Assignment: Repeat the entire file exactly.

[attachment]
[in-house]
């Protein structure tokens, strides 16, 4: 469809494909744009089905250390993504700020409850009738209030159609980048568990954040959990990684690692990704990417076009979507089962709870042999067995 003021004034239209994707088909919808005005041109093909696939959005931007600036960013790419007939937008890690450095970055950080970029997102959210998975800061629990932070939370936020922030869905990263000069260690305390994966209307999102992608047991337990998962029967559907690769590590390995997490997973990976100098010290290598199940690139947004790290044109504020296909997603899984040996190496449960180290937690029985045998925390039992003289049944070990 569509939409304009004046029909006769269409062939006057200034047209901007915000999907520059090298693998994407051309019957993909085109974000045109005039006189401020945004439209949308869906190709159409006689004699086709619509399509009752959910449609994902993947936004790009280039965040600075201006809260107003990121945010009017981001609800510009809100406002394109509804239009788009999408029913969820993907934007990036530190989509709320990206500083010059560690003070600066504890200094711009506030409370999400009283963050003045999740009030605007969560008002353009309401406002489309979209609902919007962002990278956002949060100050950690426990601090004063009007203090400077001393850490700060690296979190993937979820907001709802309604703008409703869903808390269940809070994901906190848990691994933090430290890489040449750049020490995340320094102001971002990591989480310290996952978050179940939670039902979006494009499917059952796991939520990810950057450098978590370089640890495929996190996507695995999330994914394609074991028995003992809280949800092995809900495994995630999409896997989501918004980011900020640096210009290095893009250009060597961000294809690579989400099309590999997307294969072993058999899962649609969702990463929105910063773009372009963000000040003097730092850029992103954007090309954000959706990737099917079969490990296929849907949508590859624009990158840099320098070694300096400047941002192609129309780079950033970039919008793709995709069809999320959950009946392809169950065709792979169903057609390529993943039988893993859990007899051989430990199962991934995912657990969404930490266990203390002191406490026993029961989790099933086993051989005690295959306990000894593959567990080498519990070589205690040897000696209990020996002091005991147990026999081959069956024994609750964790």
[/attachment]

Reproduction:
[in-house]
């Protein structure tokens, strides 16, 4: 469809494909744009089905250390993504700020409850009738209030159609980048568990954040959990990684690692990704990417076009979507089962709870042999067995 003021004034239209994707088909919808005005041109093909696939959005931007600036960013790419007939937008890690450095970055950080970029997102959210998975800061629990932070939370936020922030869905990263000069260690305390994966209307999102992608047991337990998962029967559907690769590590390995997490997973990976100098010290290598199940690139947004790290044109504020296909997603899984040996190496449960180290937690029985045998925390039992003289049944070990 569509939409304009004046029909006769269409062939006057200034047209901007915000999907520059090298693998994407051309019957993909085109974000045109005039006189401020945004439209949308869906190709159409006689004699086709619509399509009752959910449609994902993947936004790009280039965040600075201006809260107003990121945010009017981001609800510009809100406002394109509804239009788009999408029913969820993907934007990036530190989509709320990206500083010059560690003070600066504890200094711009506030409370999400009283963050003045999740009030605007969560008002353009309401406002489309979209609902919007962002990278956002949060100050950690426990601090004063009007203090400077001393850490700060690296979190993937979820907001709802309604703008409703869903808390269940809070994901906190848990691994933090430290890489040449750049020490995340320094102001971002990591989480310290996952978050179940939670039902979006494009499917059952796991939520990810950057450098978590370089640890495929996190996507695995999330994914394609074991028995003992809280949800092995809900495994995630999409896997989501918004980011900020640096210009290095893009250009060597961000294809690579989400099309590999997307294969072993058999899962649609969702990463929105910063773009372009963000000040003097730092850029992103954007090309954000959706990737099917079969490990296929849907949508590859624009990158840099320098070694300096400047941002192609129309780079950033970039919008793709995709069809999320959950009946392809169950065709792979169903057609390529993943039988893993859990007899051989430990199962991934995912657990969404930490266990203390002191406490026993029961989790099933086993051989005690295959306990000894593959567990080498519990070589205690040897000696209990020996002091005991147990026999081959069956024994609750964790």